If there are n pairs of data values and the population distribution of the paired differences is approximately normal, then the sampling distribution for the sample statistic d⎯⎯ follows a t-distribution with n, n−1 degrees of freedom. Hence, the formula for the margin of error is as follows. This is the same formula that is used when estimating a single population mean when σ is unknown. This is because we use the paired differences as a single set of sample data rather than using the data from the two samples separately when working with paired data.
Margin of Error of a Confidence Interval for the Mean of the Paired Differences for Two Populations ( σ Unknown, Dependent Samples)
When both population standard deviations are unknown, the samples taken are dependent, simple random samples of paired data, and either the number of pairs of data values in the sample data is greater than or equal to 30
or the population distribution of the paired differences is approximately normal, the margin of error of a confidence interval for the mean of the paired differences for two populations is given by
is the critical value for the level of confidence, c=1−α such that the area under the t-distribution with n−1 degrees of freedom to the right of tα2/ is equal to α2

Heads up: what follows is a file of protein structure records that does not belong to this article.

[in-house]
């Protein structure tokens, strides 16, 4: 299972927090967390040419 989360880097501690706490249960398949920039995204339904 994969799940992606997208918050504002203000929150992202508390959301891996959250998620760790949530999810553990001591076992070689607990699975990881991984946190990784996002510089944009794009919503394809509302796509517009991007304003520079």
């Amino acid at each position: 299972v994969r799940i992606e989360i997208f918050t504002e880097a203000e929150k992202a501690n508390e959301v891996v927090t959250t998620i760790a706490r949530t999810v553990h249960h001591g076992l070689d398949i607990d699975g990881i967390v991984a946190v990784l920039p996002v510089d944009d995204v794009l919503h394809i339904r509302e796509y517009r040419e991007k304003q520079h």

is the sample standard deviation of the paired differences for the sample data, an
n is the number of paired differences in the sample data.
To use paired data to construct a confidence interval, the following conditions must be met.
All possible samples of a given size have an equal probability of being chosen; that is, simple random samples are used. The samples are dependent. Both population standard deviations, σ1
Either the number of pairs of data values in the sample data is greater than or equal to 30
or the population distribution of the paired differences is approximately normal.
In this lesson, you may assume that these conditions are met for all examples and exercises involving paired data.
The value that we want to estimate is the mean of the paired differences for the two populations of dependent data, μd
. Recall that the first step in constructing a confidence interval is to find the point estimate, and the best point estimate for a population mean is a sample mean. Therefore, the mean of the paired differences for the sample data, d⎯⎯
is the point estimate used here.
Formula: Mean of Paired Differences
When two dependent samples consist of paired data, the mean of the paired differences for the sample data is given by d⎯⎯=∑din
is the paired difference for the ith pair of data values and
n is the number of paired differences in the sample data.